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The Epic Super Bowl Analysis Guide

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Tomorrow is the Super Bowl. For many, that means some great commercials. For fans of football, it's billed as possibly the closest match-up in the history of Super Bowls.

For fans of two geographic regions, there's a little more on the line. If you look at geographic map of NFL teams there's no franchise close to Seattle. On the other hand, the New England Patriots are the only team named for the geographic region they represent. It wouldn't be a stretch to say that each team represents 5 states, which is interesting.

For me, a Boston native, it's in a whole new stratosphere. I'm a huge fan of football and who doesn't like funny commercials?

The Patriots have been my team for years. I was a fan long before the 1990 team that went 1-15 (a 2-point win in week 2 the only positive thing) that was low-lighted by the sexual harassment of a female reporter in the locker room. (That was actually deserving of nationwide criticism unlike SpyGate or DeflateGate.)

Given the above, I consider it a national holiday unlike any other. I like to think that with the commercials, it at least has something for everyone.

For the people interested in the game, I thought I'd provide a lot of analysis and a prediction. I don't think my analysis will be unique in any particular way, but I'll cite sources from quite a few different sites. Quite often big media sites will stick on only showing information from their own authors. I have no skin in the game, so everything is fair.

Position by Position Analysis

I thought I'd start off by analyzing each position overall and giving them a grade from 1-10. Much of this analysis relies on the awesome premium stats from ProFootballFocus. They are a little pricey at $27 a year, but I find it the most valuable resource for looking up a player and seeing what his talent level is. Plus, I like to reward people who do great work.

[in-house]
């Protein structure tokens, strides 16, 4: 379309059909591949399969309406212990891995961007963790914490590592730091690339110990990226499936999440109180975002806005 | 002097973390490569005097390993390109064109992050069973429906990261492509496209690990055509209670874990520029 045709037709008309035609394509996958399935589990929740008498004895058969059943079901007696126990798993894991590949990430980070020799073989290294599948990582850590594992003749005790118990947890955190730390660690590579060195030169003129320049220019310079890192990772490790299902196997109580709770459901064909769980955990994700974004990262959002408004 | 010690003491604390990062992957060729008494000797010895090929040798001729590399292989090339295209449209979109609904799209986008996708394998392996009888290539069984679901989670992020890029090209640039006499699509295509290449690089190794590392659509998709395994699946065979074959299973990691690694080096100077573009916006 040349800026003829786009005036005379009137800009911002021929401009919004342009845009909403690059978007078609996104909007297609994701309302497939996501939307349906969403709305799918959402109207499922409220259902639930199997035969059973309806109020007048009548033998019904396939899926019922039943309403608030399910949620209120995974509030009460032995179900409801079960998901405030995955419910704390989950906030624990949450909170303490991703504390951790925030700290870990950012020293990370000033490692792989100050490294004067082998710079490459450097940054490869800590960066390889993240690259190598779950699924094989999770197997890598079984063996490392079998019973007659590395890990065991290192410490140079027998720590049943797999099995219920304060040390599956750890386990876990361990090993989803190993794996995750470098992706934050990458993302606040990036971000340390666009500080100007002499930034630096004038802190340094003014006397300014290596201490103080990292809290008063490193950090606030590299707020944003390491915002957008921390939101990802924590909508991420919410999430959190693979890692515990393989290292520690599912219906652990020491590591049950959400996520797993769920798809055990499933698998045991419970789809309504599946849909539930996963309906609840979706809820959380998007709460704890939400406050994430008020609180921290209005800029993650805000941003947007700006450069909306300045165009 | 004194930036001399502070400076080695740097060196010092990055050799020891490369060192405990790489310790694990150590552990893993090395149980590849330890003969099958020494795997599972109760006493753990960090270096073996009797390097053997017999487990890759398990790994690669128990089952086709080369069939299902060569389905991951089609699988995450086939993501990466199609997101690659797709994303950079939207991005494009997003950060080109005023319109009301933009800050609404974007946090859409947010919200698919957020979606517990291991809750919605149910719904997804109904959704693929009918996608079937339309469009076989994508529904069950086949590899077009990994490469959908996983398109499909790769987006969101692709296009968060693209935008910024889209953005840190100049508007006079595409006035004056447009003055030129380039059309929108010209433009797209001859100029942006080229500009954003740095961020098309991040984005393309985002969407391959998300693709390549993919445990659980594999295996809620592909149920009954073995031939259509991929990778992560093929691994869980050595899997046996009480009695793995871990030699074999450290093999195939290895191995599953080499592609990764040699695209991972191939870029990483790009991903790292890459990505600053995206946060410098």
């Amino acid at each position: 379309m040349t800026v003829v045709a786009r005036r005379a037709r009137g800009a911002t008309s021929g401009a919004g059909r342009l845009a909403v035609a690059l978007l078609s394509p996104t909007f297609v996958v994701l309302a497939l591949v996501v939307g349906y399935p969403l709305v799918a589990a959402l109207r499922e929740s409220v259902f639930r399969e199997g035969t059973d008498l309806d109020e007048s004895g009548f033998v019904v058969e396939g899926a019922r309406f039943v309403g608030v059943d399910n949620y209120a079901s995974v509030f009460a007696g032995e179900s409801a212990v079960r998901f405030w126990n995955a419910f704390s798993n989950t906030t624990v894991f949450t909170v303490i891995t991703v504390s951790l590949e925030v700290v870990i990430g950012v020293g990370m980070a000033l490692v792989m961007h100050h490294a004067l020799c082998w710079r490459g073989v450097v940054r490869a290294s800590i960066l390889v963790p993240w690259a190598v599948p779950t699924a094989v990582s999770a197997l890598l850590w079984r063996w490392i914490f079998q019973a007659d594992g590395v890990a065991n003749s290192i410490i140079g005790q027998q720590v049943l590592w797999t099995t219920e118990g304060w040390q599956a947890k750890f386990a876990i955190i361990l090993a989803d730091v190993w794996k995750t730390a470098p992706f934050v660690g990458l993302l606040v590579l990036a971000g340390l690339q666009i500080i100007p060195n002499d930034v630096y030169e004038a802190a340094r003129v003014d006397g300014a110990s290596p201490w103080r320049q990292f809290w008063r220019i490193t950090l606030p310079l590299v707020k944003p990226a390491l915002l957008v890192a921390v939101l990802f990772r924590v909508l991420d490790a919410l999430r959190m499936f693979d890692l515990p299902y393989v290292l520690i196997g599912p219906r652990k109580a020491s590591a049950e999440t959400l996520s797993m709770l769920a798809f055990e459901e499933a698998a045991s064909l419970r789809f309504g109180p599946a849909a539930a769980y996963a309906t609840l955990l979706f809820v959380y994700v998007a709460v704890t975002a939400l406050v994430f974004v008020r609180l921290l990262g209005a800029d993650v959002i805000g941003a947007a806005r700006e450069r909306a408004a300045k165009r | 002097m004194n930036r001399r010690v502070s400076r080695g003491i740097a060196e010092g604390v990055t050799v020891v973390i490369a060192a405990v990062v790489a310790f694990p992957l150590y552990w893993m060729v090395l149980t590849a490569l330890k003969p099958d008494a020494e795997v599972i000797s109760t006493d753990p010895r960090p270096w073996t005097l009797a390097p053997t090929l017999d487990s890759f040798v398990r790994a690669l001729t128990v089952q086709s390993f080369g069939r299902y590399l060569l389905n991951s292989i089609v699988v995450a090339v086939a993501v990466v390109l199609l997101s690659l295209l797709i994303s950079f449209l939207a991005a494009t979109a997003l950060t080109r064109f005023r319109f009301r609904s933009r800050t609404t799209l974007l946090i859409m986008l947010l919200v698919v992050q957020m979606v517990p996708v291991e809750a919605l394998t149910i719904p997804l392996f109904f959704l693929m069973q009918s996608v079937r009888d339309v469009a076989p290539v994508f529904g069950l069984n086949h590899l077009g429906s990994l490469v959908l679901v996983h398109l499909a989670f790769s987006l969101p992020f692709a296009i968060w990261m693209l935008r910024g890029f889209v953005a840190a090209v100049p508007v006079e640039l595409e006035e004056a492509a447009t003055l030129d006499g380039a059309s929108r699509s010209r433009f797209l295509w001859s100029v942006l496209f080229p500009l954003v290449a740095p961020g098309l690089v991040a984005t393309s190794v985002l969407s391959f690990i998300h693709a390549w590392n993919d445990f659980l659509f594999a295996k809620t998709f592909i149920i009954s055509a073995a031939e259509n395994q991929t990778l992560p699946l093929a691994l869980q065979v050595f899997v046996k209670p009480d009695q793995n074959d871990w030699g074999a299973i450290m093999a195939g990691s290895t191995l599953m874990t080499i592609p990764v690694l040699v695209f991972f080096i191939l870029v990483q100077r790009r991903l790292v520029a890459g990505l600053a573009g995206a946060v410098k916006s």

Typically most analysis would start at the quarterbacks, but this is one of the most interesting match-ups due to the extreme talent on both teams.

Seattle: 9 - They have three Pro Bowlers in the secondary, Earl Thomas, Richard Sherman, and Kam Chancellor. Typically they'd get a perfect 10 score, they are truly that good. However, each of them is playing at less than 100% health. They will all be on the field, but I have to take their grade down a notch to account for the injuries.

New England: 9 - They have Pro-Bowler Darrelle Revis. Their safety, Devin McCourty tends to get snubbed from the Pro-Bowl, but he's good enough to grade better (using PFF) than Seattle's Kam Chancellor and just a little below Earl Thomas. Brandon Browner isn't in the top tier like the previous players at his position, but he was part of Seattle's great secondary last year. I would consider the weak spot to be Patrick Chung, but he's graded extremely well this year also passing Kam Chancellor.

It's strength on strength. If both sides were healthy, I'd give Seattle a slight advantage. They aren't, so I'll call it a draw.


Seattle: 9 - K.J. Wright, Bruce Irvin, and Bobby Wagner. Wright and Irvin are rated as the 6th and 11th best outside LB in all of football according to PFF. By the same metric, Wagner is the 5th best inside linebacker in all of football. Consider that there are 32 teams and they typically have two starters in each position. Any of these players would be the best on 80% of the teams.

New England: 9 - Dont'a Hightower and Jamie Collins aren't household names, but they were rated the #2 and #3 inside linebackers in the league on PFF, putting them ahead of all of Seattle's linebackers. You are right to ask about the third, but I think the Patriots will play a 5-2-4 base defense for much of the game. If captain and Pro Bowler, Jerod Mayo didn't get injured earlier in the season (he's out for the season), this unit would be a 10.